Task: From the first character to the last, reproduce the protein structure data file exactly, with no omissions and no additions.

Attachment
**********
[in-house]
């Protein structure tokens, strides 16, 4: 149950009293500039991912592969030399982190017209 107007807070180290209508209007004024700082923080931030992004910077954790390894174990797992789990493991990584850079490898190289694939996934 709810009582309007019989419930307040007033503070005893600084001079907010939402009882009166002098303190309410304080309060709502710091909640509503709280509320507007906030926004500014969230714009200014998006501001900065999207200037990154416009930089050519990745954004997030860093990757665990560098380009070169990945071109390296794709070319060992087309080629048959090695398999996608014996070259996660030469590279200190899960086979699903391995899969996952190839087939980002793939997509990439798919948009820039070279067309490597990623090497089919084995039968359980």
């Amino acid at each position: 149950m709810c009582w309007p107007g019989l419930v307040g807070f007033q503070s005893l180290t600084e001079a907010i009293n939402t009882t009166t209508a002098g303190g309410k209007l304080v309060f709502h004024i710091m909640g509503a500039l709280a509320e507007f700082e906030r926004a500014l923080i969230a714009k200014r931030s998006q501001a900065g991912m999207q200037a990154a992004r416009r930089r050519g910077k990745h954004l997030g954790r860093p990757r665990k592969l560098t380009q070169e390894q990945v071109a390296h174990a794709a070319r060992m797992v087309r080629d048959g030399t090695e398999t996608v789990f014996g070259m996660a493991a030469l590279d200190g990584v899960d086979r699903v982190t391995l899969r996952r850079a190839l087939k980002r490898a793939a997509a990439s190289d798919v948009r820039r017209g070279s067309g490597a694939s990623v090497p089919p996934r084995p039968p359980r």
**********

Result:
[in-house]
């Protein structure tokens, strides 16, 4: 149950009293500039991912592969030399982190017209 107007807070180290209508209007004024700082923080931030992004910077954790390894174990797992789990493991990584850079490898190289694939996934 709810009582309007019989419930307040007033503070005893600084001079907010939402009882009166002098303190309410304080309060709502710091909640509503709280509320507007906030926004500014969230714009200014998006501001900065999207200037990154416009930089050519990745954004997030860093990757665990560098380009070169990945071109390296794709070319060992087309080629048959090695398999996608014996070259996660030469590279200190899960086979699903391995899969996952190839087939980002793939997509990439798919948009820039070279067309490597990623090497089919084995039968359980």
């Amino acid at each position: 149950m709810c009582w309007p107007g019989l419930v307040g807070f007033q503070s005893l180290t600084e001079a907010i009293n939402t009882t009166t209508a002098g303190g309410k209007l304080v309060f709502h004024i710091m909640g509503a500039l709280a509320e507007f700082e906030r926004a500014l923080i969230a714009k200014r931030s998006q501001a900065g991912m999207q200037a990154a992004r416009r930089r050519g910077k990745h954004l997030g954790r860093p990757r665990k592969l560098t380009q070169e390894q990945v071109a390296h174990a794709a070319r060992m797992v087309r080629d048959g030399t090695e398999t996608v789990f014996g070259m996660a493991a030469l590279d200190g990584v899960d086979r699903v982190t391995l899969r996952r850079a190839l087939k980002r490898a793939a997509a990439s190289d798919v948009r820039r017209g070279s067309g490597a694939s990623v090497p089919p996934r084995p039968p359980r």